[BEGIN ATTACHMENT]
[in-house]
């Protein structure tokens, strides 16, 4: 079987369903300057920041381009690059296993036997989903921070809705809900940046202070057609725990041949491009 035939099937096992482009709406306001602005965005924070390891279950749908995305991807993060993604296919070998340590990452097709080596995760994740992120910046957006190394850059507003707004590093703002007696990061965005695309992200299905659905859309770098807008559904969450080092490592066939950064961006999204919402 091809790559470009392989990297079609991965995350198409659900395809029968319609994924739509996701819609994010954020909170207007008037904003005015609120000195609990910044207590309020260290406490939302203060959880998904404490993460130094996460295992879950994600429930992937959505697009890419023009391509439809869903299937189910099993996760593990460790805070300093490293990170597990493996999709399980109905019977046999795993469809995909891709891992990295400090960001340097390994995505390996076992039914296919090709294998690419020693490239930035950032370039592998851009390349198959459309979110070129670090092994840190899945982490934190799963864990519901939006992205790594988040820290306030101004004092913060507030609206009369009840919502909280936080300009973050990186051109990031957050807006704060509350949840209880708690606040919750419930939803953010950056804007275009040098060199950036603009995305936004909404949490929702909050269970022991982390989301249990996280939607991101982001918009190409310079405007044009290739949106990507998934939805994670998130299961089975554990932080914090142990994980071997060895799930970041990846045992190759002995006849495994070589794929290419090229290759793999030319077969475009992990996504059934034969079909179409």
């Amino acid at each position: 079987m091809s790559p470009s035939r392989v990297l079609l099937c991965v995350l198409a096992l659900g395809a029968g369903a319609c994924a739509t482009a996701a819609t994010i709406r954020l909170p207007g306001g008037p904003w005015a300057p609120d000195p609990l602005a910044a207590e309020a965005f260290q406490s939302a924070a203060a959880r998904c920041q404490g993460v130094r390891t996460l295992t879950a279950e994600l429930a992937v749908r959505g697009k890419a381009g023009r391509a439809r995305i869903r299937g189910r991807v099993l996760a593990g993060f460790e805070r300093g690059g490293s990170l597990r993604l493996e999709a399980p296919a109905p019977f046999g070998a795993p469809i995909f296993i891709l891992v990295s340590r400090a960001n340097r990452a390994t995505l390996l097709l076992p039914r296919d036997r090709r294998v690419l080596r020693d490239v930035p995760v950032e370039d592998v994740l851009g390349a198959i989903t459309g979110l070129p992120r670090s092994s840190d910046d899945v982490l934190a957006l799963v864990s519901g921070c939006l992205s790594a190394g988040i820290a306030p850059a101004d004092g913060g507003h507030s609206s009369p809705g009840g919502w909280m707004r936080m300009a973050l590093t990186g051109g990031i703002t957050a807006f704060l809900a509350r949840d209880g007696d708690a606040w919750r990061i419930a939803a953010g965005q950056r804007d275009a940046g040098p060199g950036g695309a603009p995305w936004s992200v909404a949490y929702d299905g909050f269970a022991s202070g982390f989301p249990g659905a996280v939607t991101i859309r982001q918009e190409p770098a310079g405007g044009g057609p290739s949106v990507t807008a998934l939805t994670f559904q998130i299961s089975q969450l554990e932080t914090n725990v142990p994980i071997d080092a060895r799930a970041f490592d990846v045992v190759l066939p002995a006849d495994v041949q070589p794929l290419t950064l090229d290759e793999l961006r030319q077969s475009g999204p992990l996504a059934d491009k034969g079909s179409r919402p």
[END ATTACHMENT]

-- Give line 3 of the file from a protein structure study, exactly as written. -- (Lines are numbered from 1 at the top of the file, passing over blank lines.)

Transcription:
């Amino acid at each position: 079987m091809s790559p470009s035939r392989v990297l079609l099937c991965v995350l198409a096992l659900g395809a029968g369903a319609c994924a739509t482009a996701a819609t994010i709406r954020l909170p207007g306001g008037p904003w005015a300057p609120d000195p609990l602005a910044a207590e309020a965005f260290q406490s939302a924070a203060a959880r998904c920041q404490g993460v130094r390891t996460l295992t879950a279950e994600l429930a992937v749908r959505g697009k890419a381009g023009r391509a439809r995305i869903r299937g189910r991807v099993l996760a593990g993060f460790e805070r300093g690059g490293s990170l597990r993604l493996e999709a399980p296919a109905p019977f046999g070998a795993p469809i995909f296993i891709l891992v990295s340590r400090a960001n340097r990452a390994t995505l390996l097709l076992p039914r296919d036997r090709r294998v690419l080596r020693d490239v930035p995760v950032e370039d592998v994740l851009g390349a198959i989903t459309g979110l070129p992120r670090s092994s840190d910046d899945v982490l934190a957006l799963v864990s519901g921070c939006l992205s790594a190394g988040i820290a306030p850059a101004d004092g913060g507003h507030s609206s009369p809705g009840g919502w909280m707004r936080m300009a973050l590093t990186g051109g990031i703002t957050a807006f704060l809900a509350r949840d209880g007696d708690a606040w919750r990061i419930a939803a953010g965005q950056r804007d275009a940046g040098p060199g950036g695309a603009p995305w936004s992200v909404a949490y929702d299905g909050f269970a022991s202070g982390f989301p249990g659905a996280v939607t991101i859309r982001q918009e190409p770098a310079g405007g044009g057609p290739s949106v990507t807008a998934l939805t994670f559904q998130i299961s089975q969450l554990e932080t914090n725990v142990p994980i071997d080092a060895r799930a970041f490592d990846v045992v190759l066939p002995a006849d495994v041949q070589p794929l290419t950064l090229d290759e793999l961006r030319q077969s475009g999204p992990l996504a059934d491009k034969g079909s179409r919402p």